`Container neighbors_container_spec`

Non-type template parameter that takes value from the enum below. Determines the data structure in which the neighbors of each node should be stored- if
`multi_edge`

is`DISALLOWED`

,`MULTISET`

and`UNORDERED_MULTISET`

are not supported - if
`multi_edge`

is`ALLOWED`

,`SET`

and`UNORDERED_SET`

are not supported

- if

`enum class Container { VEC, LIST, SET, UNORDERED_SET, MULTISET, UNORDERED_MULTISET };`

Performance tip:

- Prefer Container::VEC if graph modification is infrequent
- Prefer SET/UNORDERED_SET/MULTISET/UNORDERED_MULTISET if graph modification is frequent
- Use LIST only when (1)
`NodeType`

is not hashable (ruling out unordered_maps) (2)`NodeType`

doesn't support operator< (ruling out maps), and (3) iterator invalidation is absolutely unacceptable (ruling out VEC).

*Examples*

```
//(default)undirected simple graph using hashtable for adj list and hashset for neighbors
Graph g_0;
// directed graph with edge weights, using rb tree for adj list and vector for neighbors
Graph
```void, double,
EdgeDirection::DIRECTED, MultiEdge::DISALLOWED, SelfLoop::DISALLOWED,
Map::MAP, Container::VEC> g_1;

For the rest of the documentation we refer to the full type(with template params) of `Graph`

as `GType`

.

### Node Iterators

Much like the STL containers, `Graph`

also has custom iterators. The iterator types can be accessed as

```
typename GType::Iterator non_const_it;
typename GType::ConstIterator const_it;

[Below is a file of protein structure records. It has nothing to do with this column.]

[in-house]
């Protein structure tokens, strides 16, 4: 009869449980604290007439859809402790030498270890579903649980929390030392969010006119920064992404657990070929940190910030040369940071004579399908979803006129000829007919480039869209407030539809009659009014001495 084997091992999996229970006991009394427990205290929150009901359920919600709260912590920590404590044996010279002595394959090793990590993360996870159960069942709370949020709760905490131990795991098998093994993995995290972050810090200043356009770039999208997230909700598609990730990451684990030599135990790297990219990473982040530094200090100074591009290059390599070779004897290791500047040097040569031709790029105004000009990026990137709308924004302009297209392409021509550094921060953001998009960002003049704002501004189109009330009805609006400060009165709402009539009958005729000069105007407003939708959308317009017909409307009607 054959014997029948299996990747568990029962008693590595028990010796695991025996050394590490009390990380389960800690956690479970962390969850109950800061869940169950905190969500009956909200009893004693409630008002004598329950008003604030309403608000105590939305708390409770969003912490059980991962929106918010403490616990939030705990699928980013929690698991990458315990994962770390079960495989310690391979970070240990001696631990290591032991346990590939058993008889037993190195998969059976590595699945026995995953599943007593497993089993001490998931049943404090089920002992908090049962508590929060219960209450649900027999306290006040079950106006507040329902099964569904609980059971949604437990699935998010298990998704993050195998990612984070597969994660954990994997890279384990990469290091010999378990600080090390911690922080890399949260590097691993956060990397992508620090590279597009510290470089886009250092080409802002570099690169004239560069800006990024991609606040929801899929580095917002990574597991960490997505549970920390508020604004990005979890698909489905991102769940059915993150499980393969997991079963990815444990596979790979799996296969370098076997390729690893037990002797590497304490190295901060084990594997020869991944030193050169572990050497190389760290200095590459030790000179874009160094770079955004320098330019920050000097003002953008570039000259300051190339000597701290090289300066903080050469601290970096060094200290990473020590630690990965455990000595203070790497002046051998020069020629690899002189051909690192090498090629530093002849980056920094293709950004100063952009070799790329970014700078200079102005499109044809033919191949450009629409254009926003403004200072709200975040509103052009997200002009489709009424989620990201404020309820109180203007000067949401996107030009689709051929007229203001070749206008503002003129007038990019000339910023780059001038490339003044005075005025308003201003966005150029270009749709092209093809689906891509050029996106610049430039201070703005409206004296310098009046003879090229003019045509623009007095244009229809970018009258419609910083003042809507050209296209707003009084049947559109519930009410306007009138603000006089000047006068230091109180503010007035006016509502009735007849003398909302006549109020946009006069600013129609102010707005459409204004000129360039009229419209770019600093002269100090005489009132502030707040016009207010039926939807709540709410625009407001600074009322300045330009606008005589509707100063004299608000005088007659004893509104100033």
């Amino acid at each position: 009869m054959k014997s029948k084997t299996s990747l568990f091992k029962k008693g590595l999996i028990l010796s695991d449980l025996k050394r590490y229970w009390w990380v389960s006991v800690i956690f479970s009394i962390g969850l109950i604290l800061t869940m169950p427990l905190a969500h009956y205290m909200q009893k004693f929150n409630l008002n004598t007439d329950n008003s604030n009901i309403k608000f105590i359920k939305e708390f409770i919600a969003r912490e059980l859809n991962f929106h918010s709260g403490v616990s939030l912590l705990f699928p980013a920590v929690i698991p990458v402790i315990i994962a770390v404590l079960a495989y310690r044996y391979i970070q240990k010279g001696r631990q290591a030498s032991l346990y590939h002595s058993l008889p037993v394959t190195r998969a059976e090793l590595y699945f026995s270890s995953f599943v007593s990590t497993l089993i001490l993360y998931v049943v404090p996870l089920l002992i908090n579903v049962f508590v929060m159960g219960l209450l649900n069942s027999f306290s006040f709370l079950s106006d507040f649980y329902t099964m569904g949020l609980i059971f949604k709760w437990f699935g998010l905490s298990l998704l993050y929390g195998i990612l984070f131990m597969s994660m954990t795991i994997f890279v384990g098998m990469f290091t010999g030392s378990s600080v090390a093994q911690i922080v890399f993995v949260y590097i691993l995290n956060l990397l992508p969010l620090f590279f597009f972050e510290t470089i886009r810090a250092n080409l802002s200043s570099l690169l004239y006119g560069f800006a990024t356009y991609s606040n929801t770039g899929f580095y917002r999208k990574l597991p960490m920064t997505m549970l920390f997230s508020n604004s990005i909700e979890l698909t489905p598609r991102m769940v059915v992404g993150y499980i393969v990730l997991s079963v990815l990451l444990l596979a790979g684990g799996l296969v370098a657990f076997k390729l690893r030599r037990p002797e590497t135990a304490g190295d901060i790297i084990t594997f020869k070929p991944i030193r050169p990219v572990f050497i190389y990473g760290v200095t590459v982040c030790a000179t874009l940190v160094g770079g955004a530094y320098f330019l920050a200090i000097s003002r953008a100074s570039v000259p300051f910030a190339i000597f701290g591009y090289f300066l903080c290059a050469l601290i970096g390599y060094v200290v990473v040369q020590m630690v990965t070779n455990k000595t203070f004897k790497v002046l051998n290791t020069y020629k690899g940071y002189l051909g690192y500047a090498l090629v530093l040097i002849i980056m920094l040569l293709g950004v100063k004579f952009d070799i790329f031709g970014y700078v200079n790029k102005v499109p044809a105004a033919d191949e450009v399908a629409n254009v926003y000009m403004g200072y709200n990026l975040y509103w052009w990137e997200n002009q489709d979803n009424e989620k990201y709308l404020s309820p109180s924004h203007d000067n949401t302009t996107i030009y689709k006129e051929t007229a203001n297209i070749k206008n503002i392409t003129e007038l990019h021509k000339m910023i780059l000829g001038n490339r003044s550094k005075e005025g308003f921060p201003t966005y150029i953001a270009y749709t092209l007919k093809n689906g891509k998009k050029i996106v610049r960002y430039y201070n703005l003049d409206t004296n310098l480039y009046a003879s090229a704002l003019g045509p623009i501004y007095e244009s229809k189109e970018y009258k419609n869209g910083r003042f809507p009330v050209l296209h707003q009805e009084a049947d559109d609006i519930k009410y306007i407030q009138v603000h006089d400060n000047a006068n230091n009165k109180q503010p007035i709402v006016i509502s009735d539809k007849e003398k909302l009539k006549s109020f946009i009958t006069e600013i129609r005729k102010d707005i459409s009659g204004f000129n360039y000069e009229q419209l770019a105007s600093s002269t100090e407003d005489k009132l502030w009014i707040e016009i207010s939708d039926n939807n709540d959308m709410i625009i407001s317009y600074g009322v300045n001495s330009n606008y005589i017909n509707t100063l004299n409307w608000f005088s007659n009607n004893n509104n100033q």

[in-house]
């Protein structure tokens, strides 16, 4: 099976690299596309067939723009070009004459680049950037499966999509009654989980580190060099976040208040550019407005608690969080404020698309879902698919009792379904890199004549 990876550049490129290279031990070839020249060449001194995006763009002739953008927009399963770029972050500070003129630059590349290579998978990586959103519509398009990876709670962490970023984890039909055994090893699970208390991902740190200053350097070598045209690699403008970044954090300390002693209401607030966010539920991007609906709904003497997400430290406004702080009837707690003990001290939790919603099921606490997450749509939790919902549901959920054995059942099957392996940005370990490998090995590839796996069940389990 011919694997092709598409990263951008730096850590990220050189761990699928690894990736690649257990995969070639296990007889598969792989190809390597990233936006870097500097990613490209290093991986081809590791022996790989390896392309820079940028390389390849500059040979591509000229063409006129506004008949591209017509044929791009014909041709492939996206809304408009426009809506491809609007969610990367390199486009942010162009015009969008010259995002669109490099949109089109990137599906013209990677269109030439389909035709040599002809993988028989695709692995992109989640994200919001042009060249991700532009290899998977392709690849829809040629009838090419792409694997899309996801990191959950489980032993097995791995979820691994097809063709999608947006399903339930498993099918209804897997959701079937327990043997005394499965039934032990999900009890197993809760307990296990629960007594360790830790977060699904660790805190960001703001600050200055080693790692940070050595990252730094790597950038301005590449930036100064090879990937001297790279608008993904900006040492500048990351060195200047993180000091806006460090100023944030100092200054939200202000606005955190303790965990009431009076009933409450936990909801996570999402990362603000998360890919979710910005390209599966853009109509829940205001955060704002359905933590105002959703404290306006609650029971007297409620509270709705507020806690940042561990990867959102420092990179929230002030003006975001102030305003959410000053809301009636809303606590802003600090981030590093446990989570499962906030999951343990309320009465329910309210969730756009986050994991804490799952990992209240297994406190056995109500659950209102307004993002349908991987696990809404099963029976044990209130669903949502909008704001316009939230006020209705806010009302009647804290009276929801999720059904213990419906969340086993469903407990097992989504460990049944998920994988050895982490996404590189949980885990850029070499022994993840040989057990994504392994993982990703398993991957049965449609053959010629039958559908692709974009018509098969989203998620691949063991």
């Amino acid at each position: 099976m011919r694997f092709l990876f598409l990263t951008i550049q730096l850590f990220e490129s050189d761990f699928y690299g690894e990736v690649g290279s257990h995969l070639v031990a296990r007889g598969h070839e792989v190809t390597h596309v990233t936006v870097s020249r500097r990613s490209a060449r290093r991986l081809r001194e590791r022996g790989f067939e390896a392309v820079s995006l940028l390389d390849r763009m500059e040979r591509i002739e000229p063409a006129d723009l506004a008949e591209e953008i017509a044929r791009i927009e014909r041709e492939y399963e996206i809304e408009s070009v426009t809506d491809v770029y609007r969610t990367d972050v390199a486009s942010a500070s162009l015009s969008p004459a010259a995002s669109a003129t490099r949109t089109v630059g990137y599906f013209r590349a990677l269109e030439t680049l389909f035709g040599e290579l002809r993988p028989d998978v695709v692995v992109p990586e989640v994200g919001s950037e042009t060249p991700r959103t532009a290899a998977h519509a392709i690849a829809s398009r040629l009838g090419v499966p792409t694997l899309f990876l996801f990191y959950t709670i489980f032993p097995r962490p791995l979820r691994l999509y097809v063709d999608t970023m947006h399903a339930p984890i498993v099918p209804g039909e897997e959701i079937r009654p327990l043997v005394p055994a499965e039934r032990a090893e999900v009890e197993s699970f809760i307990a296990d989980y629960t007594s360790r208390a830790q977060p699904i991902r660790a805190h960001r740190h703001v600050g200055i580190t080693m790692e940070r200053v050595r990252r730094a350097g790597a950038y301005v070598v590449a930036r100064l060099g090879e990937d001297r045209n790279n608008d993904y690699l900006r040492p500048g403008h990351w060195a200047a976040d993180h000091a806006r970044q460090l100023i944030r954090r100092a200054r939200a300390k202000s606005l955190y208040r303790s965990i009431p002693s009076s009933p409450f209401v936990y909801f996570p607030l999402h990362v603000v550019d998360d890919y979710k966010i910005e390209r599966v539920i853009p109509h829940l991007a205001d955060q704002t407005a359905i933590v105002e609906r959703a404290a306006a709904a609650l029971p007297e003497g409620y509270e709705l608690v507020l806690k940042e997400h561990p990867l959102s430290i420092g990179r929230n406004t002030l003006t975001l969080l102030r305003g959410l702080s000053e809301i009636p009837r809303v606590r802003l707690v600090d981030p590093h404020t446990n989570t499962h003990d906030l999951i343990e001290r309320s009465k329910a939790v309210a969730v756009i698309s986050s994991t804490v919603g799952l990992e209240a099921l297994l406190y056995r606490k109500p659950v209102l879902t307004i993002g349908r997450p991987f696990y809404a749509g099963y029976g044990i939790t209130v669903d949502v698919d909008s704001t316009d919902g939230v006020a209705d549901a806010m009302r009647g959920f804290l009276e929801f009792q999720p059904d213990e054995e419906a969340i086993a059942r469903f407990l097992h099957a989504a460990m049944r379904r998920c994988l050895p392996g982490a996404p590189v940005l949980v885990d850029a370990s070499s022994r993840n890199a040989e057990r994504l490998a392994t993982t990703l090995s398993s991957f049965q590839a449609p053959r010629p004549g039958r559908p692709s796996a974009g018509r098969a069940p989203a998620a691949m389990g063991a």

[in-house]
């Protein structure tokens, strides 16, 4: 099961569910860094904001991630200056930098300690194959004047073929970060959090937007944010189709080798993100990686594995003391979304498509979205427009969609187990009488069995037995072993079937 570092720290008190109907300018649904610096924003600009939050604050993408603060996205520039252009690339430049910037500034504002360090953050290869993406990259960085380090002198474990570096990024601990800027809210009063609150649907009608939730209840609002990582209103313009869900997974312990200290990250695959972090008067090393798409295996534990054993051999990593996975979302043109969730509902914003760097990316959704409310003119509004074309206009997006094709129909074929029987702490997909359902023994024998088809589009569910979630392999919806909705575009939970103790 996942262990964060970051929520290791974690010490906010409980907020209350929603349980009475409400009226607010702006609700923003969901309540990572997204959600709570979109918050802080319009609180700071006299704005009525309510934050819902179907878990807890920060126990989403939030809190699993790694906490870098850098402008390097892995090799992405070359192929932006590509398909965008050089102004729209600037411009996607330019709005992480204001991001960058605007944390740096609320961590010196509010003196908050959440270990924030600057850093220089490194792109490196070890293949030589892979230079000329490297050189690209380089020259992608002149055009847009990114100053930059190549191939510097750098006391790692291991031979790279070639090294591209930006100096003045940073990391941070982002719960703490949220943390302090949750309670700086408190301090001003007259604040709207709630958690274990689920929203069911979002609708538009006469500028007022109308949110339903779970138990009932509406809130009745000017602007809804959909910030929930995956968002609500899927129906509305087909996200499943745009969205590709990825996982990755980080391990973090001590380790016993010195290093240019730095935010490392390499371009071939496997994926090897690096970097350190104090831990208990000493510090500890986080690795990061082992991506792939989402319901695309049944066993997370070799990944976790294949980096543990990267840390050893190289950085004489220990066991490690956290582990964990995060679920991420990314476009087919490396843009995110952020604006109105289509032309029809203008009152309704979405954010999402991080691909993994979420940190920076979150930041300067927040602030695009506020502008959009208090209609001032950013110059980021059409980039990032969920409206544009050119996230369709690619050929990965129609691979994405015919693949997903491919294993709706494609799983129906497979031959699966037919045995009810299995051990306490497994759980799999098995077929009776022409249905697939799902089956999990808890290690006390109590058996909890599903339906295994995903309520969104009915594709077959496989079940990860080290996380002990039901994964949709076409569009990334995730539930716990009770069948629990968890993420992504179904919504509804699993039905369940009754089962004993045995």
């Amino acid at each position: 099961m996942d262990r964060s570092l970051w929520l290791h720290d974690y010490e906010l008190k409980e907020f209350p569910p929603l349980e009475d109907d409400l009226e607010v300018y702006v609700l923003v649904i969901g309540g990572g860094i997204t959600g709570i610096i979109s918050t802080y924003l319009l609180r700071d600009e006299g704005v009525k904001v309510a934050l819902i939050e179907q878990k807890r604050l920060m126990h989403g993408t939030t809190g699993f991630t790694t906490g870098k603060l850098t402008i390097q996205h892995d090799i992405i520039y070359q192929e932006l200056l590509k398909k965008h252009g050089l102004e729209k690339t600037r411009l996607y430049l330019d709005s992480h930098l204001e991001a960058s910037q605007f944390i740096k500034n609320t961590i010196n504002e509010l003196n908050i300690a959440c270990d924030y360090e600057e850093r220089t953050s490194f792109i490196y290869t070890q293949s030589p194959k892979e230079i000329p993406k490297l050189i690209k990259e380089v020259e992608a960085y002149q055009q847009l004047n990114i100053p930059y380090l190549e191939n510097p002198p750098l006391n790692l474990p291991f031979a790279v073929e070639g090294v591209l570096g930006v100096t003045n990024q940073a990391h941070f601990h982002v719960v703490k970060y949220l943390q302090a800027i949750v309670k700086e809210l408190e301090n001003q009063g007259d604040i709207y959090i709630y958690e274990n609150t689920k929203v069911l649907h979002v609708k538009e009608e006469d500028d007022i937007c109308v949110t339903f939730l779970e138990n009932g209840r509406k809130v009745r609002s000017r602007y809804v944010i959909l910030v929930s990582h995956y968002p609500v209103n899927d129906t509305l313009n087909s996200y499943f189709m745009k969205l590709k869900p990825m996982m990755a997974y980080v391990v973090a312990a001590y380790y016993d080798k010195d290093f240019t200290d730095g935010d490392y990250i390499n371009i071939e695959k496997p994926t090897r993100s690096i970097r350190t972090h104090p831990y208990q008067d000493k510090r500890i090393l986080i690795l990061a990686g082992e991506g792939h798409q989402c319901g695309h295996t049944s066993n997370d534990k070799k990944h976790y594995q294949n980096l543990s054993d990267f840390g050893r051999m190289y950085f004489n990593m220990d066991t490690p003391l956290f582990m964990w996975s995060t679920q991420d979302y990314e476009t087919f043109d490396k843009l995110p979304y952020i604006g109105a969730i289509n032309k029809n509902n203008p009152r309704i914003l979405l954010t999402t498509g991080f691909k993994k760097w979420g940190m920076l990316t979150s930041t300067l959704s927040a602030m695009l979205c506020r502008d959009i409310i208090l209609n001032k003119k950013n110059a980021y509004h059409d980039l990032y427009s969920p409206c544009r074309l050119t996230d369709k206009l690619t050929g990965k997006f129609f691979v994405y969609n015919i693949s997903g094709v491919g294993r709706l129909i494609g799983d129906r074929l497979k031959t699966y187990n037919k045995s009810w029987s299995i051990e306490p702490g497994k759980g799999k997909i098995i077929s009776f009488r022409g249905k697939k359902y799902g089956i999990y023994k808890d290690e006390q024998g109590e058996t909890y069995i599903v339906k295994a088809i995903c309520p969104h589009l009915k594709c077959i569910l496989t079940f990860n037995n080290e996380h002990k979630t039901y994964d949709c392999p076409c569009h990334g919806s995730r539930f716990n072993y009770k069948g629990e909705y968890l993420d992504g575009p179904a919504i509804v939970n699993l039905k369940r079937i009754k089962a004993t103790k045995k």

```

The begin and end iterators can be accessed using the following

```
Iterator begin() noexcept;
Iterator end() noexcept;
ConstIterator begin() const noexcept;
ConstIterator end() const noexcept;
ConstIterator cbegin() noexcept;
ConstIterator cend() noexcept;
```

which enables the following loops for graph traversal

```
for (auto it=g.begin(); it!=g.end(); ++it) {
// classic for loop
}
for (auto&& v: g) {
// range-based for loop
}
```

Neither of the above will be very useful without knowing how the iterators are dereferenced through `operator*`

. The return value of `operator*`

depends on (1) constness of the iterator (2) whether node prop is needed (3) whether the graph is directed or undirected. `*it`

gives a 3-tuple `(node, node_prop, neighbors_view)`

if node prop is needed, or a 2-tuple `(node, neighbors_view)`

if node prop is not needed.

*Examples*

```
// NodePropType is void
Graph<int> g;
for (auto&& [node, neighbors_view]: g) {
// node has type const int& for the same reason why map keys are const references
}
// NodePropType is double
Graph<int, double> g_non_const;
for (auto&& [node, node_prop, neighbors_view]: g_non_const) {
// node has type const int&
// node_prop has type double&
node_prop = 0.0; // zero out all node prop
}
// g_const is const
const Graph<int, double>& g_const = g_non_const;
for (auto&& [node, node_prop, neighbors_view]: g_const) {
// node has type const int&
// node_prop has type const double&
// node_prop = 0.0; WON'T COMPILE! node_prop is const ref
}
```

Of course, we don't have to use structured binding. After all, it's just a syntax sugar for

```
for (auto it=g_non_const.begin(); it!=g_non_const.end(); ++it) {
std::get<1>(*it) = 0.0; // zero out all node prop
}
for (auto it=g_const.begin(); it!=g_const.end(); ++it) {